tues3

The shelving to the right of this view (east on the map) is where paints and adhesives are stored. If we turn to the right, we get to the metal chop saw and the main compressor:

tues4

I could go on boring you to tears with this, but being the shop docent the main thing to note is that I’m getting it all squared away (again) and this time more emphasis on putting tools within easy reach.

A few weeks back I mentioned the joys of having a utility cart to stack stuff on – or to use as a parts-picker/tool collector when you need tools at a different bench.

Or when you need to wheel a bunch of boxes out to the burn barrel…

tues5

Turns out the bottom shelf is a marvelous place to store the portable compressor, too.

Next up in the battle for order is taking on the woodpiles. There are a couple of them in the shop. Seems like the simplest way to make them (mostly) disappear is to get outside and build another deck and such, so that’s on the agenda for this spring.

You would be surprised how many hours can be spent looking at woodpile solutions.  Worst decision process in the world.  Seems you just pick an arbitrary size (one board foot) and go with that.

Elaine’s not too keen on adding more “area” to  the house. But I have this dream of a kind of  “lean-to” kind of affair off the recording studio which will be perfect place to grow lettuce and other plants year-round.  It would be closer than the greenhouse and garden and seems to me a swamp cooler might just be the ticket to keep things moist and not wilted.

Lettuce is problematic this way and that’s what drives here.  Using more of that polycarbonate paneling would make it a two or three day project.  A month is I measure things.

A figure to build the lean-to out of ten foot 2-by-4’s and toss the cheapo swamp cooler.  Maybe a cold tub for soaking.  If THAT doesn’t work out, then maybe I could raise Tilapia or fresh water shrimp there…

Speaking of which, (building things, not Tilapia) latest issue of Family Handyman has a good article on using expanding foam for setting ground posts in lieu of schlepping and mixing those 80-LB sacks of Qwik-Crete. Good stuff, but my back kills me just looking at ‘em.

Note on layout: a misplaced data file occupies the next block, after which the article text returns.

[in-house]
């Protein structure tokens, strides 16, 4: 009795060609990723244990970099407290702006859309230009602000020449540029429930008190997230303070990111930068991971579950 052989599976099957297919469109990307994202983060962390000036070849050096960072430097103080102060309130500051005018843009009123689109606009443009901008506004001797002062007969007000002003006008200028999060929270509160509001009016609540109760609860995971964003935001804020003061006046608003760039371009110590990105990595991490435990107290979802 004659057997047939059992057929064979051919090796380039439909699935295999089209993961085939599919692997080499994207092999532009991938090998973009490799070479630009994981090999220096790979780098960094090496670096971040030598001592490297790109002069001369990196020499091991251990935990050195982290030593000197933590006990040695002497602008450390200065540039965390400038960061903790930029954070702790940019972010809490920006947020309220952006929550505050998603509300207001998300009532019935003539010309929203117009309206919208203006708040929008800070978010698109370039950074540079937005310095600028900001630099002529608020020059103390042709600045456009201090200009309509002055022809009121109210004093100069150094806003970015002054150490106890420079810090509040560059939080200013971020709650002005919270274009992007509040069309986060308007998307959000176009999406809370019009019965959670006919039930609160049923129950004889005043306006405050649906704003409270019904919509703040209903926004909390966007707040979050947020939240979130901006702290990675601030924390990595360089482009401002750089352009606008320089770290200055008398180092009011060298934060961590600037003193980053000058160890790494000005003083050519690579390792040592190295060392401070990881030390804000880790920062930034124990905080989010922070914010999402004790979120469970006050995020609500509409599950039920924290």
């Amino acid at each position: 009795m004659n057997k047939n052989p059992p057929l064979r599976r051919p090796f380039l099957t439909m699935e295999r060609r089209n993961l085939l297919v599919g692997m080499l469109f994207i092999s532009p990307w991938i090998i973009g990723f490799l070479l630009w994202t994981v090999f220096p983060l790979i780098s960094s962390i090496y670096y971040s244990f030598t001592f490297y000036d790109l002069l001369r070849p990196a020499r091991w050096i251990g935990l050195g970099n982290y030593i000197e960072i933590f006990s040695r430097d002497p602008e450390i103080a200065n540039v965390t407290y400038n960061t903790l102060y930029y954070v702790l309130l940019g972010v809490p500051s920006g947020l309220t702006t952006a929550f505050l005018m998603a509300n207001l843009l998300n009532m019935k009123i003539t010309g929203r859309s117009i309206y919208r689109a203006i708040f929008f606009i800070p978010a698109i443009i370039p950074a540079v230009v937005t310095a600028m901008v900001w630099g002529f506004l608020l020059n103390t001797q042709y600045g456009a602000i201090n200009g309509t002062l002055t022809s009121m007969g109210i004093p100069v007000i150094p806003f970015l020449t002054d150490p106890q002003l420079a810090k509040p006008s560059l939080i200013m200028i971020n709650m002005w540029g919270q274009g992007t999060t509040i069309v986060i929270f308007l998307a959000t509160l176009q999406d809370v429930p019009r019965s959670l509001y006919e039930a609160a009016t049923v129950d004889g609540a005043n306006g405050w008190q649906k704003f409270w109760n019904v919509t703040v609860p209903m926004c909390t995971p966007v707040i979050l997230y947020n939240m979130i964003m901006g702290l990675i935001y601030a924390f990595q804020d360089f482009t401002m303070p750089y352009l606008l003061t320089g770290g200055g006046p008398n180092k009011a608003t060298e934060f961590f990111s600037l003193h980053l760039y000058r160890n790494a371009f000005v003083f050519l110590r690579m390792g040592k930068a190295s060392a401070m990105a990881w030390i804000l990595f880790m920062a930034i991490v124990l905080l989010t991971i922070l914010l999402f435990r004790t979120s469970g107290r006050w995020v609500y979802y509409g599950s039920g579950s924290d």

There are 140 bags of Qwik-crete holding the base of the big ham radio tower.  I think most of the worker lawsuits for concrete abuse have been dropped now.  Someone will need a D-9 with a rock claw to get it out.

These projects will run about the speed of maple syrup at mid-winter (the shop org stuff) because there is a new deck to be tossed in front of the 180 Room (so named because we have a 180-degree view of the property from it) and then there’s tilling, garden setting, getting the mower running again…so there goes one day a week by the time I get writing and research chores done.  I told myself when I get to be 68, I’m going to cut back to 12 hours a day no matter what.  Some delusion, huh?

But let’s see how much of this is actually done before the doors to Hell open up.  That happens around May 15th in these parts. We won’t touch 60 again until October…

The only problem I haven’t worked through is where to put the built-in shop vacuum system. Picked one up for a song about 10-years ago as one of those super-deals from Harbor Freight and never did get around to putting it in. Been spending our time on everything BUT the shop. So it sat in the Tool Loft. 

The price I paid, by the way, was so cheap it was ridiculous.  As we advised our Peoplenomics.com readers back when (when the Chinese tools were dirt cheap)  “Buy all you can – they will go up in price.”

No kidding – they have!  The unit I paid around $69 on super sale for is now $149.  Heck, I even picked up the accessory kit, although those are about the same price as before.

Still, tools – the kind a nation needs to have in order to remanufacture itself – still seems to be like a reasonable investment along with av-gas (that won’t degrade like this methanol-laced varnish waiting to f/over your carburetor on any small engine you own that we’re force-fed by thems that’s gonna save us but haven’t worked a day of real work in their lives.

Near as I can figure, the only other angle is methanol-based gas is a full-employment for carburetor companies make-work program.  Is that you, Rochester?  (You’d only get that double entendre if you’re over 50, lol. One of the ‘bennies’ of aging, I suppose…hardly a fair trade but anything’s an improvement.) 

About the time I get the shop done we’ll be ready to be put out to pasture. I’m reminded of the old saying though which goes “He who dies with the most toys, wins!

(What I’m not sure, but I’ll be too busy for the next few months to worry about it.

Blissfully shorter columns are on the way and more on the homesteading and urban prepping stuff. Markets don’t go up forever so it’s time to be getting ready for when they don’t.